Reflection & Dialogue 11 August 2019 (C) nineteenth Sunday of Year

Reflection & Dialogue: The theological virtue of faith

Today’s second reading from the Epistle to the Hebrews which reminds us that “faith is the assurance of things hoped for, the conviction of things not seen”, invites us to reflect on how this text leads to dialogue with an active humanistic, atheistic movement in our own day. This question of the current clash between faith and humanism is so large that only bare essentials can be touched on here. Pope Benedict XVI had almost completed an encyclical letter on faith before his retirement. It was published (under the title Lumen fidei¸ “the light of faith”)in June 2013 by his successor Pope Francis. An English translation under this title is available on Google. The Pope notes (paragraph 2) that in speaking of the light of faith we can hear the objections of many of our contemporaries. According to them, in the view of modernity, that light might have been considered sufficient for societies of old, but was felt to be of no use for our times, for a humanity come of age, proud of its rationality and anxious to explore the future in novel ways. Faith thus appears to some as an illusory light, preventing mankind from boldly setting out in quest of knowledge. Faith was thus understood either as a leap in the dark, to be taken in the absence of light, driven by blind emotion or as a subjective light, capable perhaps of warming the heart and bringing personal consolation, but not something which could be proposed to others as an objective and shared light which points the way. The Pope goes on to say that there is need, then, to see once again that faith is a light, for once the flame of faith goes out, all other lights begin to dim.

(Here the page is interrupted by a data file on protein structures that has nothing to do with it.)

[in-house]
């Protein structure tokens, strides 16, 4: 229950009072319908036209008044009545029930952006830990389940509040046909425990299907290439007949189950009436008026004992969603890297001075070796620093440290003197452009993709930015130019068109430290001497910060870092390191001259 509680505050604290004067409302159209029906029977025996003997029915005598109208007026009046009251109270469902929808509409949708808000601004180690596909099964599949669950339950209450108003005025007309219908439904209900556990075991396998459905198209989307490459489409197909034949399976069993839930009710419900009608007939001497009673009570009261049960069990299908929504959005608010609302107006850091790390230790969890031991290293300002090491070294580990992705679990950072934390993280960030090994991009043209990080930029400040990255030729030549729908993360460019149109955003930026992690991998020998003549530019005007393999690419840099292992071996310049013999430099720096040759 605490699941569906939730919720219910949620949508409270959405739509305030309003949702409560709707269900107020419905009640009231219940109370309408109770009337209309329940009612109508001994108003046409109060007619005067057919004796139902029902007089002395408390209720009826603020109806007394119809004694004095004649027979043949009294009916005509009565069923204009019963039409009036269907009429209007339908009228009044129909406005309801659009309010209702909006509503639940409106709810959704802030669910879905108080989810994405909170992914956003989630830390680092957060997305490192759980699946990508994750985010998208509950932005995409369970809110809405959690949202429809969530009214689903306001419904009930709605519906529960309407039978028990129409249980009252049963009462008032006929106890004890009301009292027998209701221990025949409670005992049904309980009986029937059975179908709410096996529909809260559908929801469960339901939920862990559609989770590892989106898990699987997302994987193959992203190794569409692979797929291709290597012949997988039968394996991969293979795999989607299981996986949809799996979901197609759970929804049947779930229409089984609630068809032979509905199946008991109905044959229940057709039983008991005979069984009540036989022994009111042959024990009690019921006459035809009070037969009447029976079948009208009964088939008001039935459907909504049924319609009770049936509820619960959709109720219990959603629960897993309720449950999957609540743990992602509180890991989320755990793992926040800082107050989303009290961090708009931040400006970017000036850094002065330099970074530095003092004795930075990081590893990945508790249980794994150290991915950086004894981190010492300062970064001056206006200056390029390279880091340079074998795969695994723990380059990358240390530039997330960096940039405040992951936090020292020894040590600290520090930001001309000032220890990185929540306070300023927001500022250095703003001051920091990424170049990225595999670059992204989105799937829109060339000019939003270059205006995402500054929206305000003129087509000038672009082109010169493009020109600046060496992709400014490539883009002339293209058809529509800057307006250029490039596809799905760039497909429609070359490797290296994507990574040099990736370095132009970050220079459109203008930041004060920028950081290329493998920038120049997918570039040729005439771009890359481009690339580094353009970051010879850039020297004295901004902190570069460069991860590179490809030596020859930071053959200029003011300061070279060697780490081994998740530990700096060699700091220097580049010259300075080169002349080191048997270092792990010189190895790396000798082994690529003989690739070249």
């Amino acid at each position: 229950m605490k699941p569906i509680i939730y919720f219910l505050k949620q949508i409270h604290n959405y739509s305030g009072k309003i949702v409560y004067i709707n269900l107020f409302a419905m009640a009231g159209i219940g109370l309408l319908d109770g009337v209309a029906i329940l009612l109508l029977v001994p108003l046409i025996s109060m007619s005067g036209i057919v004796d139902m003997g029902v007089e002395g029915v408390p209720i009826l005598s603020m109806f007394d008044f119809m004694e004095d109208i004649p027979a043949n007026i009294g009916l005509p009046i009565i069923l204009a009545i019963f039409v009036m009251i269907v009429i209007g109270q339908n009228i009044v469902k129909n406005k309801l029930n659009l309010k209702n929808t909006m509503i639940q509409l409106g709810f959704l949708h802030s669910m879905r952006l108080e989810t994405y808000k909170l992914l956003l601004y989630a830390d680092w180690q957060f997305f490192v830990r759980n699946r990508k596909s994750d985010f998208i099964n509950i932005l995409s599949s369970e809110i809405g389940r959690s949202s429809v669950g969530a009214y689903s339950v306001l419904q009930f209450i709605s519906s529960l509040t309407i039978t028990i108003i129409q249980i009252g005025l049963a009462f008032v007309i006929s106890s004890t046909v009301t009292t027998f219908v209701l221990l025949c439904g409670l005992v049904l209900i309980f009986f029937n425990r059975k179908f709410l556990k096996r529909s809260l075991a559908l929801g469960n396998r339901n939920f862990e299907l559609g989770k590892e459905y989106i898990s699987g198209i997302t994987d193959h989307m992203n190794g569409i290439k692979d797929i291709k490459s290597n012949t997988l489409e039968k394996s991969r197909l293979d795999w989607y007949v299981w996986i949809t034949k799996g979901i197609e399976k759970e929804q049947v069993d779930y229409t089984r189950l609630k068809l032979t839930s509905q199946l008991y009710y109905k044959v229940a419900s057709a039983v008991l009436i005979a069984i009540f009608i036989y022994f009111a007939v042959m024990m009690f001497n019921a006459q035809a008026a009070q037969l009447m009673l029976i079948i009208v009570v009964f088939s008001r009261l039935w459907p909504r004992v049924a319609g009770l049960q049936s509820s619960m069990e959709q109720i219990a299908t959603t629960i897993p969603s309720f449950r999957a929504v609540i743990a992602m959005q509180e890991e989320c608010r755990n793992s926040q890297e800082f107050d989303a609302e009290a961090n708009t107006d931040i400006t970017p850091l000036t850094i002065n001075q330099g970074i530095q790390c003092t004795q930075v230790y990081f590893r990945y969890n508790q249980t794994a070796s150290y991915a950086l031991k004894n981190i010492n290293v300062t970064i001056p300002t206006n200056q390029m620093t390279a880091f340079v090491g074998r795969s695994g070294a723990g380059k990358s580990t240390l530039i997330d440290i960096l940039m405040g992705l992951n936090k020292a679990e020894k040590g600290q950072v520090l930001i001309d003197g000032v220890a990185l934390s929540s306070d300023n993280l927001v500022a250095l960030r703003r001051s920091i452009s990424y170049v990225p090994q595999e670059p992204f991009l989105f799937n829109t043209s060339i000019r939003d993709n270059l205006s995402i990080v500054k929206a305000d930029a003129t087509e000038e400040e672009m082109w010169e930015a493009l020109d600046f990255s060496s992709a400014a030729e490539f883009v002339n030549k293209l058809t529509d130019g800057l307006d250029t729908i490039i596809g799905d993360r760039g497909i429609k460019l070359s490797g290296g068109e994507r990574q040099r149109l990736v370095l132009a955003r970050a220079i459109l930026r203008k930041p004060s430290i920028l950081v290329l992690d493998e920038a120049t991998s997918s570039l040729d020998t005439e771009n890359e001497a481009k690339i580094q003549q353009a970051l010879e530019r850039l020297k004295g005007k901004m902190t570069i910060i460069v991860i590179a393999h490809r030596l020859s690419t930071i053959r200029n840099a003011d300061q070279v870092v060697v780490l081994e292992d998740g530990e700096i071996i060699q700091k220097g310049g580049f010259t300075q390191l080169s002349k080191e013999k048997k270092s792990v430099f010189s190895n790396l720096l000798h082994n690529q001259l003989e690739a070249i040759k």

It will be for future discussion to return to points arising from this. For the moment, in keeping with the second reading, we may say that faith is not just a human opinion or human conviction. It is a divine gift, a theological virtue, giving assurance and conviction of things unseen. The certainty it gives comes from the divine light of God’s gift, which no human arguments can undo.

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